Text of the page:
Salem's sells to just about everybody from every ethnic background. "Our Oakland store is like an overseas market," Abdul says with a laugh. "If you've ever shopped in an international market, you expect it to be noisy and crowded with customers who call out orders and jostle the line. That's perfectly normal. In fact, it's desirable." Salem's slogan is, "We are the closest thing to back home, no matter where you are from."
Each customer gets personal service. "When a customer chooses a cut, we pull a carcass," Abdul says. "Then the butcher will bone it out, trim it to the thickness and weight of the order. We'll even offer advice on how to cook it. Most people know what they want, but if a customer brings in a recipe or even a photo, we'll cut to order. To deal with demand, some frequently ordered cuts will be ready in the cold case. What we slaughter is what we sell."
Opening of the new Market on Penn Avenue is planned for early summer. The space is 5,700 square feet, with half that space to be used for meat prep and storage. There are two wide doors, one for butchers to enter the grill side with fresh meat for the cooks, the other for customers to walk between the market and the grill.
Abdul's goal is to serve good food at a good price. The grill is an eatery that is neither fancy nor romantic, located in a plain brick building. Simple tables and chairs cover most of the generous floor space. The cuisine is traditional Mediterranean, and the menu is written on a chalkboard. Service is deli-style; point and choose, then food is cooked to order. It is also inexpensive and very, very good. I like to eat there.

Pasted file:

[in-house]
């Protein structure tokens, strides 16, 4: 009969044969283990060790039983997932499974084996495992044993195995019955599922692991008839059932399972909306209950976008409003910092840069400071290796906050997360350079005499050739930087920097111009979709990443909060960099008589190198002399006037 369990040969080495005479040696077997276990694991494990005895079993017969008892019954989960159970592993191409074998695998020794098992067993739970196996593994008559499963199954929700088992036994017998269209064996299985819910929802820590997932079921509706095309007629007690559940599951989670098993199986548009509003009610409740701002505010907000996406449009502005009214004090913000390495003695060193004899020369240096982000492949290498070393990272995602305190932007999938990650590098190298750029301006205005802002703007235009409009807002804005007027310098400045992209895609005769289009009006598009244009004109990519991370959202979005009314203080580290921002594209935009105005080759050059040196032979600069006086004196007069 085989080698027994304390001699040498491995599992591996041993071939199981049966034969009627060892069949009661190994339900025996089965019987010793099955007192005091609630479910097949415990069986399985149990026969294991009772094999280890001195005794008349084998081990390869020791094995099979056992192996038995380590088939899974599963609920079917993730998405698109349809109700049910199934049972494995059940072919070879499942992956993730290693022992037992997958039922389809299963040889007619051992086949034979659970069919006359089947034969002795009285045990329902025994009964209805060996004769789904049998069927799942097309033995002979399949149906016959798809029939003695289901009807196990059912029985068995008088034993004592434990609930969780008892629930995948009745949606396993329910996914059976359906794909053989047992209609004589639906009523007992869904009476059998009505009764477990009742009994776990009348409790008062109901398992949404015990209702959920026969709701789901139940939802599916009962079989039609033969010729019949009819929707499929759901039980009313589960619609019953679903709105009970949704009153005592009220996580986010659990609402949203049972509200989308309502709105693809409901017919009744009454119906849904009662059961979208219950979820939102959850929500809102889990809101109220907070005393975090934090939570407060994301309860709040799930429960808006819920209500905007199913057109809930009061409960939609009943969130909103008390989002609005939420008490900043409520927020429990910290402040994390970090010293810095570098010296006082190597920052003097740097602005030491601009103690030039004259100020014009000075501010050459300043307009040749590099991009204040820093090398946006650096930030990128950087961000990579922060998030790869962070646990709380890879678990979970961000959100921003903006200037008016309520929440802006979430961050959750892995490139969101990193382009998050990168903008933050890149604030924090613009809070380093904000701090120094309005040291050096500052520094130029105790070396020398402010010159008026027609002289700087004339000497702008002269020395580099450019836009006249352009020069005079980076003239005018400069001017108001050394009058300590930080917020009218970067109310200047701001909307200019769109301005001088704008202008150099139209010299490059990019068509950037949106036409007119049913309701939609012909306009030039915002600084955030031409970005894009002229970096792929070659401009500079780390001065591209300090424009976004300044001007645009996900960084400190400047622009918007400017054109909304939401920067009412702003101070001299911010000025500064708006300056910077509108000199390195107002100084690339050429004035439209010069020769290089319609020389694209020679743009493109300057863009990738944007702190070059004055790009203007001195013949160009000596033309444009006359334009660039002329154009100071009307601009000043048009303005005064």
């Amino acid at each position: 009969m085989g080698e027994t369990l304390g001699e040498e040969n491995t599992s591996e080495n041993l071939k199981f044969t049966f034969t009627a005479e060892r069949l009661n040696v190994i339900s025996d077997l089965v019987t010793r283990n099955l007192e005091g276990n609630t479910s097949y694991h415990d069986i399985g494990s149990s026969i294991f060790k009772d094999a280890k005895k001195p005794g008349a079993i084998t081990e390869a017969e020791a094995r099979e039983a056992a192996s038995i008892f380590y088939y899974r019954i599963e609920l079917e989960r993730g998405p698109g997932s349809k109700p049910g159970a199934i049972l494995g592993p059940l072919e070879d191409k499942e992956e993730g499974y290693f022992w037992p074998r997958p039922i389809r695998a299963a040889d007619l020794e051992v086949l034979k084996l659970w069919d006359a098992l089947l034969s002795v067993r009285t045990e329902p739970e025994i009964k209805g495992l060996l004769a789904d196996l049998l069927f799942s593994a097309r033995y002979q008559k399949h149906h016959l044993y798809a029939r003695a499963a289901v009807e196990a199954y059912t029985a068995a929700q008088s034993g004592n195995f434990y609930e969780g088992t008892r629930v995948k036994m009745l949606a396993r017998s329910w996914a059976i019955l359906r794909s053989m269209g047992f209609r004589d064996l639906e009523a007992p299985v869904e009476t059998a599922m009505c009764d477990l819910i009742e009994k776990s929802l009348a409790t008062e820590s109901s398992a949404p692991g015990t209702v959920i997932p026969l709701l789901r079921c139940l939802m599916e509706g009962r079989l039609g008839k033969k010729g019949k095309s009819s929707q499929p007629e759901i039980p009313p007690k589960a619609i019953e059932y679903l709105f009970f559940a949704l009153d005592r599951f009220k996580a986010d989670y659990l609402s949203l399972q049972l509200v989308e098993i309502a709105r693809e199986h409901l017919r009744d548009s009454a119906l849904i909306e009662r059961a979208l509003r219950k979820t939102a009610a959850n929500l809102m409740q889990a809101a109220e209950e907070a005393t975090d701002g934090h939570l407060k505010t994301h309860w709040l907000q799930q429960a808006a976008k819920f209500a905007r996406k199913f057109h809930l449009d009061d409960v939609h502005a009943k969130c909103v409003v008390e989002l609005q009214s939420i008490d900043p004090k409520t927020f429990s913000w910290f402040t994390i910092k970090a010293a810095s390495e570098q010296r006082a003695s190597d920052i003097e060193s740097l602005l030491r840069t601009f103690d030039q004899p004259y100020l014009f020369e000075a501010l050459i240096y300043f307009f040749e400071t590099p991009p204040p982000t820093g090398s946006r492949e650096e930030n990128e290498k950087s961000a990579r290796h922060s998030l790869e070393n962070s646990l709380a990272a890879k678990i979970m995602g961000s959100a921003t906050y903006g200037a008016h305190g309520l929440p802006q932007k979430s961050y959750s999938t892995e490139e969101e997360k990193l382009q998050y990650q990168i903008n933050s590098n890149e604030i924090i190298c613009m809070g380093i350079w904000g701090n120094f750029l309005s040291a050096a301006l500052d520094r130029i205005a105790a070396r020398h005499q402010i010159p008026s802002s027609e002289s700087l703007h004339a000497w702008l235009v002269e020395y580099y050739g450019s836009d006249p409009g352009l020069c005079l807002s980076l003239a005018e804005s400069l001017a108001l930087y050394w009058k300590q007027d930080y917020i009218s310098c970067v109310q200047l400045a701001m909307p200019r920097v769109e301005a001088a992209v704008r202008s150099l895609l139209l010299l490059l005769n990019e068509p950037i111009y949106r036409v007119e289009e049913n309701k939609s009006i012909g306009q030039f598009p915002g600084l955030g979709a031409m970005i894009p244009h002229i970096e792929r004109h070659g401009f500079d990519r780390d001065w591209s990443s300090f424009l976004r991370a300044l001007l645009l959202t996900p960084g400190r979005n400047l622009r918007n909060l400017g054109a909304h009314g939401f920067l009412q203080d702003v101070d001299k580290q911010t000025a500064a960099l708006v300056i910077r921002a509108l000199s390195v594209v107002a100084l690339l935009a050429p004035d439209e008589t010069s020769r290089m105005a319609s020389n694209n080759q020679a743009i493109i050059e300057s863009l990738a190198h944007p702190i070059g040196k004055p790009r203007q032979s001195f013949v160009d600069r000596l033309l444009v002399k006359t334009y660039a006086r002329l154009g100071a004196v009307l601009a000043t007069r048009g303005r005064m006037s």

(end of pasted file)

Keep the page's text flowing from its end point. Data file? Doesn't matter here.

But my usual shopping days are spent careening around in my convertible with a to-do list. It's not that I don't want to have lunch at the grill. I just have a mental clock with its foot in my back to get the errands over with. So when I go to Salem's, I get carry-out, mostly to stock up the freezer for future lunches. And when a potluck or book club dinner is on the calendar, I'll get a tray of desserts.
Those who dine in will find swords of lamb and chicken shish kebab (three-quarters of a pound each) lined up in military formation next to marinated rib-eye steaks. Fragrant lamb, goat and chicken curries are in the wells. Choose between excellent lamb-beef or dark-meat chicken gyros. Portions are shaved from the cone, then frazzled on the grill before being piled on a pita.
All breads are made and baked in the in-house bake shop, whose bakery equipment and brick-style oven were imported from Lebanon. Generously portioned beef, spinach and feta pies make a quick lunch. The spanakopita is textbook. Fill up on Mediterranean sides: Libyan soup, rice, salads, hummus, tabouli, grape leaves, lentils and falafel, all made from scratch.
Save room for desserts, some also made in-house -- both finger-size and diamond-shaped baklava, farina cake with syrup and almonds, and shredded phyllo pastries with pistachios and cream. Take your order over to the register and pretty Izdihar Shareef will cash you out.
Be sure to time your visit, however. The market is closed on Fridays from 1 to 2 p.m. for prayers.
Don't look for a freezer at the restaurant. Meat is never held over until the next day. Staffer Kwame Freeman collects the day's leftover meat, makes a batch of fresh rice and distributes it to the homeless at a shelter on the North Side. Anyone living in the park bordered by North Avenue and Federal Street can come in for a hot meal. Kwame belongs to Light of the Age Mosque (Nur As-Zaman in Arabic) where one of the charitable missions is to serve the poor.
There are plans to expand Salem's Halal Meats & Groceries on Bouquet Street in Oakland. With the butcher shop soon to be relocated to the Strip District, the Oakland store will expand its kitchen and add a seating area to accommodate college students, a huge part of the customer base. Plans are being made for a campus delivery service.
If Abdul doesn't run out of steam, he has plans to expand the catering service, too. He now oversees parties for up to 1,000 guests, with whole lambs presented on trays the size of a kid's swimming pool. Yet, he would like to return to Duquesne University to complete the last two years of his business degree.
Please, Abdul. Maybe you should just teach the course.
Marlene Parrish can be reached at email@example.com or 412-481-1620. First Published February 4, 2010 5:00 AM